Two years later, statistical experts from Barraclough NY LLC who are elected fellows of the American Statistical Association examined HSD’s work and concluded that it was faulty and unreliable. They concluded there was zero credibility in the extrapolations.

But for the time being, the extrapolations and audits were powerful tools. On June 24, 2013, all of the aforementioned 15 nonprofits were called into a meeting with HSD. All were accused of massive fraud. They were informed that their Medicaid payments were to be impounded. The money needed to service 87 percent of New Mexico’s mental health population was being cut off.

The next day, UnitedHealth announced a $22 million investment in Santa Fe. We have not been able to track down the direct beneficiaries of these investments. However, we do know that the governor’s office immediately issued a press release on their behalf.

The 15 New Mexico providers were being driven out of business. This had been planned well in advance. Shortly thereafter, the government of New Mexico, through HSD, [approved] issued $18 million in no-bid contracts to five Arizona-based providers affiliated with UnitedHealth. These are the same companies that had been contributing to the governor’s PAC.

These five Arizona companies then took over all mental health services for New Mexico. Their first step was to begin cutting back services. To give one example: patients with two hours therapy per week were cut back to 10 fifteen-minute sessions per year.It was the beginning of a mental health crisis in New Mexico.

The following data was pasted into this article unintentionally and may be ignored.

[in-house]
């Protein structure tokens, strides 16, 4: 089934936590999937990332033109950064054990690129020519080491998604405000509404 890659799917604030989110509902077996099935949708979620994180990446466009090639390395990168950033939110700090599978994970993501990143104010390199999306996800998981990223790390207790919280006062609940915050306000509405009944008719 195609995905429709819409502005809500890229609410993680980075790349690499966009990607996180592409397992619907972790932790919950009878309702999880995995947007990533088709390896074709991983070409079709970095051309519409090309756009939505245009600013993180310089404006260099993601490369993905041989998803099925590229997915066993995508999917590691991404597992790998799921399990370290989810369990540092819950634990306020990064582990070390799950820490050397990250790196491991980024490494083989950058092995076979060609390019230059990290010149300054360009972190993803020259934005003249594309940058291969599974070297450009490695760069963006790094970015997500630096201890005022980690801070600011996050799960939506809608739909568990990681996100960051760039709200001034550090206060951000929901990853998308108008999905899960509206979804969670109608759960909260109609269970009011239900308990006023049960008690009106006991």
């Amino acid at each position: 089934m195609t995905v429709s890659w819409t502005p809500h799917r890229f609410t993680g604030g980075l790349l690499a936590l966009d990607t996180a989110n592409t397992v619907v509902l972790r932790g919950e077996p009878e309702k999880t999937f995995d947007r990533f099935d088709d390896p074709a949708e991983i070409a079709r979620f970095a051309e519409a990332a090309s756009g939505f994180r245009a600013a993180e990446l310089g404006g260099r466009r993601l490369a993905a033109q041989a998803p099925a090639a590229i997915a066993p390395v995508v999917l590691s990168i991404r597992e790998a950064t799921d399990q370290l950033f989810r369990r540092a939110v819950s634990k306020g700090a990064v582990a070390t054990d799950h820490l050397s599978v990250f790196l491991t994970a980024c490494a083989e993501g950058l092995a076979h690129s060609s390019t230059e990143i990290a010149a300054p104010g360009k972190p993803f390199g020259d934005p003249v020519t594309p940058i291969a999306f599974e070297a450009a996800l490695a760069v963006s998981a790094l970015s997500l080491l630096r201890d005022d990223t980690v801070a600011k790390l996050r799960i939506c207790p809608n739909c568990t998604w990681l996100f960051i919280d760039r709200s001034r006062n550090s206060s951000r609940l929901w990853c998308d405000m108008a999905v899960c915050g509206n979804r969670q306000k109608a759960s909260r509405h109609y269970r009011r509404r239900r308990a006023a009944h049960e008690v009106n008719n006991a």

As of today, two of the Arizona providers have abandoned their work in New Mexico. A third is in the process of leaving. What is the result? Thousands of New Mexico mental health patients have been left with no services. Entire communities have been completely shut [cut] off. The most vulnerable communities have been hit the hardest.

Through litigation, the 15 original providers forced the New Mexico Attorney General to examine the situation. It took a long time. All of the providers now are out of business. The Attorney General reported a few weeks ago that there were never any credible allegations of fraud.

This should mean that the impounded money would be returned to the 15 providers. After all, the legal reason why it was impounded in the first place has been shown to be false. One would think that the situation could return to normal.

The original 15 should be able to continue their business, and hire back the more than 1,500 persons they had been forced to lay off. Once the impounded monies are returned to the providers, they will be able to pay their legal bills, which now add up to hundreds of thousands of dollars.

Unfortunately, that is not happening. HSD still is claiming that the $36 million extrapolation is due, and that actually, the providers owe the state money. The New Mexico government is not budging from its position. The litigation continues.

Meanwhile, New Mexico now is tied with Montana in having the highest suicide rate in the continental United States.

Alphabet Soup: RACs, MICs, MFCUs, CERTs, ZPICs, PERMs and Their Respective Look Back Periods

I have a dental client, who was subject to a post payment review by Public Consulting Group (PCG). During the audit, PCG reviewed claims that were 5 years old.  In communication with the state, I pointed out that PCG surpassed its allowable look back period of 3 years.  To which the Assistant Attorney General (AG) said, “This was not a RAC audit.”  I said, “Huh. Then what type of audit is it? MIC? ZPIC? CERT?” Because the audit has to be one of the known acronyms, otherwise, where is PCG’s authority to conduct the audit?